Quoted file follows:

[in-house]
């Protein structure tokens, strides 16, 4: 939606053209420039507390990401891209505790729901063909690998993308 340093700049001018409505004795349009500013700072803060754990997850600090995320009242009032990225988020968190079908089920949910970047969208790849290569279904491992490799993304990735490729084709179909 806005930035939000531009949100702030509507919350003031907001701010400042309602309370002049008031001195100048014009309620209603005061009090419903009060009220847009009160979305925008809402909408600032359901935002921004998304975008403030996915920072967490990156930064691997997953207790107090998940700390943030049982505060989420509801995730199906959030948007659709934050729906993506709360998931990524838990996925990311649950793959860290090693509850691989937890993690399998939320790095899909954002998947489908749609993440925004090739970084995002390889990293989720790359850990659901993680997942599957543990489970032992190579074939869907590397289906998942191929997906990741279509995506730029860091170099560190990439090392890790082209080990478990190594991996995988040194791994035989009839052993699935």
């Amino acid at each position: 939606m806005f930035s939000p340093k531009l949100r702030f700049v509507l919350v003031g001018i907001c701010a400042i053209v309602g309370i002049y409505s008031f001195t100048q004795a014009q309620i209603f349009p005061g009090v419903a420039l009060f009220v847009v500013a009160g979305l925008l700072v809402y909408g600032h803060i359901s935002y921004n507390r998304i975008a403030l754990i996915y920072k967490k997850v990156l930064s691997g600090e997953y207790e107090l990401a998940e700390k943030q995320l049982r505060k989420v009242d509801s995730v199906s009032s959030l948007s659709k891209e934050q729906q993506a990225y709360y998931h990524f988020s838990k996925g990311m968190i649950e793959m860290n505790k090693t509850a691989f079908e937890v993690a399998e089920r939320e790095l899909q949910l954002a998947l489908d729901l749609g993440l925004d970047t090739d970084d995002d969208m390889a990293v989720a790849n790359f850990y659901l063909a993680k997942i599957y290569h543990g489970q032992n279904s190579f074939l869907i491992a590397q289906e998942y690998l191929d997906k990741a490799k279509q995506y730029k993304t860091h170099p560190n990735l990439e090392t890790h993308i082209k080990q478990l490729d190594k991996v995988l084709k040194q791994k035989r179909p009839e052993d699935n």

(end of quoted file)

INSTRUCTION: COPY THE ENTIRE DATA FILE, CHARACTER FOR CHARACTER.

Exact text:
[in-house]
């Protein structure tokens, strides 16, 4: 939606053209420039507390990401891209505790729901063909690998993308 340093700049001018409505004795349009500013700072803060754990997850600090995320009242009032990225988020968190079908089920949910970047969208790849290569279904491992490799993304990735490729084709179909 806005930035939000531009949100702030509507919350003031907001701010400042309602309370002049008031001195100048014009309620209603005061009090419903009060009220847009009160979305925008809402909408600032359901935002921004998304975008403030996915920072967490990156930064691997997953207790107090998940700390943030049982505060989420509801995730199906959030948007659709934050729906993506709360998931990524838990996925990311649950793959860290090693509850691989937890993690399998939320790095899909954002998947489908749609993440925004090739970084995002390889990293989720790359850990659901993680997942599957543990489970032992190579074939869907590397289906998942191929997906990741279509995506730029860091170099560190990439090392890790082209080990478990190594991996995988040194791994035989009839052993699935």
């Amino acid at each position: 939606m806005f930035s939000p340093k531009l949100r702030f700049v509507l919350v003031g001018i907001c701010a400042i053209v309602g309370i002049y409505s008031f001195t100048q004795a014009q309620i209603f349009p005061g009090v419903a420039l009060f009220v847009v500013a009160g979305l925008l700072v809402y909408g600032h803060i359901s935002y921004n507390r998304i975008a403030l754990i996915y920072k967490k997850v990156l930064s691997g600090e997953y207790e107090l990401a998940e700390k943030q995320l049982r505060k989420v009242d509801s995730v199906s009032s959030l948007s659709k891209e934050q729906q993506a990225y709360y998931h990524f988020s838990k996925g990311m968190i649950e793959m860290n505790k090693t509850a691989f079908e937890v993690a399998e089920r939320e790095l899909q949910l954002a998947l489908d729901l749609g993440l925004d970047t090739d970084d995002d969208m390889a990293v989720a790849n790359f850990y659901l063909a993680k997942i599957y290569h543990g489970q032992n279904s190579f074939l869907i491992a590397q289906e998942y690998l191929d997906k990741a490799k279509q995506y730029k993304t860091h170099p560190n990735l990439e090392t890790h993308i082209k080990q478990l490729d190594k991996v995988l084709k040194q791994k035989r179909p009839e052993d699935n």